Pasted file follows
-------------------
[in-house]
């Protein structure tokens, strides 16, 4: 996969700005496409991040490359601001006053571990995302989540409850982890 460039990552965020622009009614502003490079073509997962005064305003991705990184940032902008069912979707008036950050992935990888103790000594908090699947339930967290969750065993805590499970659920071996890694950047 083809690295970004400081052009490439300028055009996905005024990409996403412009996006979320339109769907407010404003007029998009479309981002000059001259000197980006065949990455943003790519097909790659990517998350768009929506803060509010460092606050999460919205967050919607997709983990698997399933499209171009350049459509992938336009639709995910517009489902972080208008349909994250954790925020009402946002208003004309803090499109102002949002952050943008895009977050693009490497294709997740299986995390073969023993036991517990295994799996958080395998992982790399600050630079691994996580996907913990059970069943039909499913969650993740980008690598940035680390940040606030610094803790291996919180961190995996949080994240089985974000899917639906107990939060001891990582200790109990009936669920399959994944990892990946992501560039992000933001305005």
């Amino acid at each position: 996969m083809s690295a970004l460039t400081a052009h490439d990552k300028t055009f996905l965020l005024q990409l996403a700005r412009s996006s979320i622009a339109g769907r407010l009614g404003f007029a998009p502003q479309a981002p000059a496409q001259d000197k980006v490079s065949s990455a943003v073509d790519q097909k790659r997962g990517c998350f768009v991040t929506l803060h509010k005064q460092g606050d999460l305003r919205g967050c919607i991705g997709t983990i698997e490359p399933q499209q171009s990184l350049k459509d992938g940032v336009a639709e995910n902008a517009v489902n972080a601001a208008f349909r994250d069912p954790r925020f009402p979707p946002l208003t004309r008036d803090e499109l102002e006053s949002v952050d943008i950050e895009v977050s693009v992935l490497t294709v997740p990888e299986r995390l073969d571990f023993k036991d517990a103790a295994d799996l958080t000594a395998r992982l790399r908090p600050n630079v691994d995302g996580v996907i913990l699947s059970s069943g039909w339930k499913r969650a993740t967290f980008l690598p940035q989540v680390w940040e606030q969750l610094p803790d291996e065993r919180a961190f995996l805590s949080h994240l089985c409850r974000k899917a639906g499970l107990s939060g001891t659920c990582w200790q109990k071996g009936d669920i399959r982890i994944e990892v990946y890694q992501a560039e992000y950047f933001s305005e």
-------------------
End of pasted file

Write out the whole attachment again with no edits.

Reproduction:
[in-house]
């Protein structure tokens, strides 16, 4: 996969700005496409991040490359601001006053571990995302989540409850982890 460039990552965020622009009614502003490079073509997962005064305003991705990184940032902008069912979707008036950050992935990888103790000594908090699947339930967290969750065993805590499970659920071996890694950047 083809690295970004400081052009490439300028055009996905005024990409996403412009996006979320339109769907407010404003007029998009479309981002000059001259000197980006065949990455943003790519097909790659990517998350768009929506803060509010460092606050999460919205967050919607997709983990698997399933499209171009350049459509992938336009639709995910517009489902972080208008349909994250954790925020009402946002208003004309803090499109102002949002952050943008895009977050693009490497294709997740299986995390073969023993036991517990295994799996958080395998992982790399600050630079691994996580996907913990059970069943039909499913969650993740980008690598940035680390940040606030610094803790291996919180961190995996949080994240089985974000899917639906107990939060001891990582200790109990009936669920399959994944990892990946992501560039992000933001305005």
């Amino acid at each position: 996969m083809s690295a970004l460039t400081a052009h490439d990552k300028t055009f996905l965020l005024q990409l996403a700005r412009s996006s979320i622009a339109g769907r407010l009614g404003f007029a998009p502003q479309a981002p000059a496409q001259d000197k980006v490079s065949s990455a943003v073509d790519q097909k790659r997962g990517c998350f768009v991040t929506l803060h509010k005064q460092g606050d999460l305003r919205g967050c919607i991705g997709t983990i698997e490359p399933q499209q171009s990184l350049k459509d992938g940032v336009a639709e995910n902008a517009v489902n972080a601001a208008f349909r994250d069912p954790r925020f009402p979707p946002l208003t004309r008036d803090e499109l102002e006053s949002v952050d943008i950050e895009v977050s693009v992935l490497t294709v997740p990888e299986r995390l073969d571990f023993k036991d517990a103790a295994d799996l958080t000594a395998r992982l790399r908090p600050n630079v691994d995302g996580v996907i913990l699947s059970s069943g039909w339930k499913r969650a993740t967290f980008l690598p940035q989540v680390w940040e606030q969750l610094p803790d291996e065993r919180a961190f995996l805590s949080h994240l089985c409850r974000k899917a639906g499970l107990s939060g001891t659920c990582w200790q109990k071996g009936d669920i399959r982890i994944e990892v990946y890694q992501a560039e992000y950047f933001s305005e």